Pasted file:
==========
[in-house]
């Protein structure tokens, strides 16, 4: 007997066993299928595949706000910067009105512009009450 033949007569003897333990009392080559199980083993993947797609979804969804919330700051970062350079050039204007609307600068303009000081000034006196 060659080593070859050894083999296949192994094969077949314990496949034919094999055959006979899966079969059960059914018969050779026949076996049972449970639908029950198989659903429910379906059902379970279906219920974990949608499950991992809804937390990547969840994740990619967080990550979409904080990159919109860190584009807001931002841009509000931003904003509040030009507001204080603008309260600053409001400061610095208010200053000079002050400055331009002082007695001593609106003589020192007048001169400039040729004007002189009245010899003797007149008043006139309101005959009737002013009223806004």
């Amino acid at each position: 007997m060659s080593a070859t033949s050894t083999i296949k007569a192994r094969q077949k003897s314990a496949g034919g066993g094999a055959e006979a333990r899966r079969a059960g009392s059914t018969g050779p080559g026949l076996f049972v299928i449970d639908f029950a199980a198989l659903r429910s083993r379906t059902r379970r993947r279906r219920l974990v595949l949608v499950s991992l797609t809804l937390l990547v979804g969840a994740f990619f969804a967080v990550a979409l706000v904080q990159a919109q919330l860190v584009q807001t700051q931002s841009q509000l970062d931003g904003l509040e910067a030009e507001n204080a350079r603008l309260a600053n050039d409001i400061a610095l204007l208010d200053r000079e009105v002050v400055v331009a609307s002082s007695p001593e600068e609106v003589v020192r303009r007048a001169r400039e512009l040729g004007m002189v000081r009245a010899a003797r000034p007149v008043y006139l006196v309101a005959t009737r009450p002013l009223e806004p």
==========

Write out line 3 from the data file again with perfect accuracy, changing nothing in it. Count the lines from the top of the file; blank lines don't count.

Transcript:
């Amino acid at each position: 007997m060659s080593a070859t033949s050894t083999i296949k007569a192994r094969q077949k003897s314990a496949g034919g066993g094999a055959e006979a333990r899966r079969a059960g009392s059914t018969g050779p080559g026949l076996f049972v299928i449970d639908f029950a199980a198989l659903r429910s083993r379906t059902r379970r993947r279906r219920l974990v595949l949608v499950s991992l797609t809804l937390l990547v979804g969840a994740f990619f969804a967080v990550a979409l706000v904080q990159a919109q919330l860190v584009q807001t700051q931002s841009q509000l970062d931003g904003l509040e910067a030009e507001n204080a350079r603008l309260a600053n050039d409001i400061a610095l204007l208010d200053r000079e009105v002050v400055v331009a609307s002082s007695p001593e600068e609106v003589v020192r303009r007048a001169r400039e512009l040729g004007m002189v000081r009245a010899a003797r000034p007149v008043y006139l006196v309101a005959t009737r009450p002013l009223e806004p």